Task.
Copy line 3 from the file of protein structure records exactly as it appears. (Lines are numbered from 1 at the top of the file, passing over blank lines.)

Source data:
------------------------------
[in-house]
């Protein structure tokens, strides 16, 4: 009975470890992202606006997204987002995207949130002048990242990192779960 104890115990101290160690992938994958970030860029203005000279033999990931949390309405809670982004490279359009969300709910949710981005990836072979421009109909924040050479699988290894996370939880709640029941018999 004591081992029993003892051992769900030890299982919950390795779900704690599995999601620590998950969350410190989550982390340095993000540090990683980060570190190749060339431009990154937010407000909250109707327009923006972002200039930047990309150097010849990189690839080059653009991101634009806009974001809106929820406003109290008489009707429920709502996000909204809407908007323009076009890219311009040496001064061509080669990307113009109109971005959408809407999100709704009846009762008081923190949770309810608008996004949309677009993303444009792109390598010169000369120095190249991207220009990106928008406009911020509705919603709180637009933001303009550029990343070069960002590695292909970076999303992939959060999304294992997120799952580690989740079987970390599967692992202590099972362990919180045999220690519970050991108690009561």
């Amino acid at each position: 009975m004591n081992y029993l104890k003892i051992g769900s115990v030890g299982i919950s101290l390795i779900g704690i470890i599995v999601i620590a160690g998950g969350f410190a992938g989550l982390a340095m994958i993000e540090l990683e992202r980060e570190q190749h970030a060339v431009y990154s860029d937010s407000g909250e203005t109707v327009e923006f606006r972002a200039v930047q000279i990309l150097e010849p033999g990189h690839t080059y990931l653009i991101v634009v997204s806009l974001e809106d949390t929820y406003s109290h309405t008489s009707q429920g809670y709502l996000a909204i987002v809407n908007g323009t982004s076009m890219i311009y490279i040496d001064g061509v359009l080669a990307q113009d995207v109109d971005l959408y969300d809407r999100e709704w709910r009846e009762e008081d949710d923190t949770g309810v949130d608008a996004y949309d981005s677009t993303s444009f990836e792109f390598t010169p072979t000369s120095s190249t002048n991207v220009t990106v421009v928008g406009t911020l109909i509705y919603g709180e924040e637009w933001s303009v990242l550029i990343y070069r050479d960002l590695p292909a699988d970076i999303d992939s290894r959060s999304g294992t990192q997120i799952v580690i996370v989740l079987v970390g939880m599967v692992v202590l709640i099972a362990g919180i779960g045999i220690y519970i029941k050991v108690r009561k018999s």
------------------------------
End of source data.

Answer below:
């Amino acid at each position: 009975m004591n081992y029993l104890k003892i051992g769900s115990v030890g299982i919950s101290l390795i779900g704690i470890i599995v999601i620590a160690g998950g969350f410190a992938g989550l982390a340095m994958i993000e540090l990683e992202r980060e570190q190749h970030a060339v431009y990154s860029d937010s407000g909250e203005t109707v327009e923006f606006r972002a200039v930047q000279i990309l150097e010849p033999g990189h690839t080059y990931l653009i991101v634009v997204s806009l974001e809106d949390t929820y406003s109290h309405t008489s009707q429920g809670y709502l996000a909204i987002v809407n908007g323009t982004s076009m890219i311009y490279i040496d001064g061509v359009l080669a990307q113009d995207v109109d971005l959408y969300d809407r999100e709704w709910r009846e009762e008081d949710d923190t949770g309810v949130d608008a996004y949309d981005s677009t993303s444009f990836e792109f390598t010169p072979t000369s120095s190249t002048n991207v220009t990106v421009v928008g406009t911020l109909i509705y919603g709180e924040e637009w933001s303009v990242l550029i990343y070069r050479d960002l590695p292909a699988d970076i999303d992939s290894r959060s999304g294992t990192q997120i799952v580690i996370v989740l079987v970390g939880m599967v692992v202590l709640i099972a362990g919180i779960g045999i220690y519970i029941k050991v108690r009561k018999s």